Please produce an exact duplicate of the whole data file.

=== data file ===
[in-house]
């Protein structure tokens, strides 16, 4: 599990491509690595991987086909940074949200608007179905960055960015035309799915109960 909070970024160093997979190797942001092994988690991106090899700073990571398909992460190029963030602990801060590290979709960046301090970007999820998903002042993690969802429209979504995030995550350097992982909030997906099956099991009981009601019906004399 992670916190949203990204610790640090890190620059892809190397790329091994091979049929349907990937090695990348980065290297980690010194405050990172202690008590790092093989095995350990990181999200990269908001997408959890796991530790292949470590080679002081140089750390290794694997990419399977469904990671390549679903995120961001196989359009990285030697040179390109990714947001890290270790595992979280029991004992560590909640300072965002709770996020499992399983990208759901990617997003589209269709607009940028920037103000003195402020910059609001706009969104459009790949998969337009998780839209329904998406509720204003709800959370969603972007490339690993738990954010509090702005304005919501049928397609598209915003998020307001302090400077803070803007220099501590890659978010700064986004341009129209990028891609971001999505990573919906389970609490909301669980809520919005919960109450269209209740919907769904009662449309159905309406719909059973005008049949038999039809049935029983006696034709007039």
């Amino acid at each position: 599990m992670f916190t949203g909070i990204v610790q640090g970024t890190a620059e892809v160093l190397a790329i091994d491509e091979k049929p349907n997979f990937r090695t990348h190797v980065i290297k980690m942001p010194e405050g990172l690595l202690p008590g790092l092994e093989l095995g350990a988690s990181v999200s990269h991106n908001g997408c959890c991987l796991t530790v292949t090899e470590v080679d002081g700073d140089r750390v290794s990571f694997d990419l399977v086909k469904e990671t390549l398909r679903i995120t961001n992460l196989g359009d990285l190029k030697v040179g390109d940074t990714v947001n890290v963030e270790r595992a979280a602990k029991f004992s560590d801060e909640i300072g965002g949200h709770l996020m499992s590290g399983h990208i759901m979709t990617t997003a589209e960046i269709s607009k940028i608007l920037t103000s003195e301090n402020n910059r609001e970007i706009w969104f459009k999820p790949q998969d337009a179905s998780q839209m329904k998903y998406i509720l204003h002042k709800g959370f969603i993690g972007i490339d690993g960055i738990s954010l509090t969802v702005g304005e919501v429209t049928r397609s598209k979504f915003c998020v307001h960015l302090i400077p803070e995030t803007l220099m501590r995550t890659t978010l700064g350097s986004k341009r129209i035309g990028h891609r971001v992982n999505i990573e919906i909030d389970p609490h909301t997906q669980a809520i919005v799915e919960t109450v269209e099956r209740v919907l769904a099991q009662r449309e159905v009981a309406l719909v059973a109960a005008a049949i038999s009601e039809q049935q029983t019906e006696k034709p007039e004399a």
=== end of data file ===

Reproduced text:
[in-house]
């Protein structure tokens, strides 16, 4: 599990491509690595991987086909940074949200608007179905960055960015035309799915109960 909070970024160093997979190797942001092994988690991106090899700073990571398909992460190029963030602990801060590290979709960046301090970007999820998903002042993690969802429209979504995030995550350097992982909030997906099956099991009981009601019906004399 992670916190949203990204610790640090890190620059892809190397790329091994091979049929349907990937090695990348980065290297980690010194405050990172202690008590790092093989095995350990990181999200990269908001997408959890796991530790292949470590080679002081140089750390290794694997990419399977469904990671390549679903995120961001196989359009990285030697040179390109990714947001890290270790595992979280029991004992560590909640300072965002709770996020499992399983990208759901990617997003589209269709607009940028920037103000003195402020910059609001706009969104459009790949998969337009998780839209329904998406509720204003709800959370969603972007490339690993738990954010509090702005304005919501049928397609598209915003998020307001302090400077803070803007220099501590890659978010700064986004341009129209990028891609971001999505990573919906389970609490909301669980809520919005919960109450269209209740919907769904009662449309159905309406719909059973005008049949038999039809049935029983006696034709007039």
């Amino acid at each position: 599990m992670f916190t949203g909070i990204v610790q640090g970024t890190a620059e892809v160093l190397a790329i091994d491509e091979k049929p349907n997979f990937r090695t990348h190797v980065i290297k980690m942001p010194e405050g990172l690595l202690p008590g790092l092994e093989l095995g350990a988690s990181v999200s990269h991106n908001g997408c959890c991987l796991t530790v292949t090899e470590v080679d002081g700073d140089r750390v290794s990571f694997d990419l399977v086909k469904e990671t390549l398909r679903i995120t961001n992460l196989g359009d990285l190029k030697v040179g390109d940074t990714v947001n890290v963030e270790r595992a979280a602990k029991f004992s560590d801060e909640i300072g965002g949200h709770l996020m499992s590290g399983h990208i759901m979709t990617t997003a589209e960046i269709s607009k940028i608007l920037t103000s003195e301090n402020n910059r609001e970007i706009w969104f459009k999820p790949q998969d337009a179905s998780q839209m329904k998903y998406i509720l204003h002042k709800g959370f969603i993690g972007i490339d690993g960055i738990s954010l509090t969802v702005g304005e919501v429209t049928r397609s598209k979504f915003c998020v307001h960015l302090i400077p803070e995030t803007l220099m501590r995550t890659t978010l700064g350097s986004k341009r129209i035309g990028h891609r971001v992982n999505i990573e919906i909030d389970p609490h909301t997906q669980a809520i919005v799915e919960t109450v269209e099956r209740v919907l769904a099991q009662r449309e159905v009981a309406l719909v059973a109960a005008a049949i038999s009601e039809q049935q029983t019906e006696k034709p007039e004399a």